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  In This Issue
The mile-long St. Croix River Crossing has the second extradosed bridge to be built in the United States as its main unit. The structure was constructed by a joint venture of Ames Construction, which is featured in the Focus article on page 6. The link leads to the Project article in the Fall 2018 issue of ASPIRE® that describes in detail the St. Croix Crossing structure.
As mentioned in the Focus article on page 6, Ames Construction was a partner in a joint venture for the first Arizona Department of Transportation public-private-partnership project, the construction of the South Mountain Freeway (Loop 202). This website has details and photos of the project.
The Perspective article on resilient design on page 10 discusses the benefits of resilient design and how it differs from sustainability or green design. The Federal Emergency Management Agency’s Guidelines for Performance-Based Seismic Design of Buildings (FEMA P-58-6) can be downloaded from this website. Although the publication addresses seismic performance of buildings, the principles are also applicable to transportation structures and any hazard event.
This website has a video showing a bird’s eye view of the construction progression of the Wekiva Parkway Bridges, including those featured in the Project article on page 14.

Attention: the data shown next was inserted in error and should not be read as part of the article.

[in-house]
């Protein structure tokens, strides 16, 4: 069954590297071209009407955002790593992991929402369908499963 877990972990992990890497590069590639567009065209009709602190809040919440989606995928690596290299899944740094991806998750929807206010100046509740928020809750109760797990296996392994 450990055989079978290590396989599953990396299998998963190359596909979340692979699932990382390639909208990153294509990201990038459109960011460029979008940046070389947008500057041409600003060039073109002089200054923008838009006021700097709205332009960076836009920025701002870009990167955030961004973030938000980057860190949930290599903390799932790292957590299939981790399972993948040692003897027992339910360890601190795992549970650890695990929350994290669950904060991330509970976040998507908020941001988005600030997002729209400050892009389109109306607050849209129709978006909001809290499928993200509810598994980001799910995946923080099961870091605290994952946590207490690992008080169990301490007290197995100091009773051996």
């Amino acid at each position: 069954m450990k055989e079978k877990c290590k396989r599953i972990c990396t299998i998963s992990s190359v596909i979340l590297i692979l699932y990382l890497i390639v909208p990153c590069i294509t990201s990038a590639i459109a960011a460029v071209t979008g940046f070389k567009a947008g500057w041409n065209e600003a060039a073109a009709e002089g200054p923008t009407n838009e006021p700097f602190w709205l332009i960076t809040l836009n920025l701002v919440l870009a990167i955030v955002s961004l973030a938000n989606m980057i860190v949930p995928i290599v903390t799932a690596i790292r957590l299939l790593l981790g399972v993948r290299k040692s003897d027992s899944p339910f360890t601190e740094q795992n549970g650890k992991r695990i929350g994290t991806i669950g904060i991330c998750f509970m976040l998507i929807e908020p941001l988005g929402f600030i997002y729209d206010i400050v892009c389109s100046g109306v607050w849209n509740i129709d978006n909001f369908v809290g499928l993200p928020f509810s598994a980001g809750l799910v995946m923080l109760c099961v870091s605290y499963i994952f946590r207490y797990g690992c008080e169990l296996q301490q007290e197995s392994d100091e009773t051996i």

The Concrete Bridge Technology articles on pages 28 and 32 discuss design and construction details of strut-and-tie models. This link is to an article from the Fall 2018 issue of ASPIRE® that explains the fundamentals of strut-and-tie modeling.
Bundling of bridge projects is discussed in the Federal Highway Administration (FHWA) article on page 42. FHWA’s recently published Bridge Bundling Guidebook can be downloaded from this website.
Based on a fall 2018 webinar, this FHWA document provides resources on project bundling. Bridge bundling is the subject of the FHWA article on page 42.
This Texas Department of Transportation website contains standard drawings for bridge construction, including prestressed concrete beams and railing details. The use of standard details as a costeffective measure is mentioned in the State article on page 50.
As mentioned in the LRFD article on page 54, Article 5.13 of the American Association of State Highway and Transportation Officials’ AASHTO LRFD Bridge Design Specifications has adopted the provisions for concrete anchorage from the American Concrete Institute’s Building Code Requirements for Structural Concrete (ACI 318-14) and Commentary (ACI 318R-14). Under the sponsorship of the National Cooperative Highway Research Program, PCI developed a fivepart webinar series for bridge engineers on the requirements for designing, detailing, and installing concrete anchors. This link provides access to a Dropbox folder that contains the recorded webinar series, course handouts, and resources.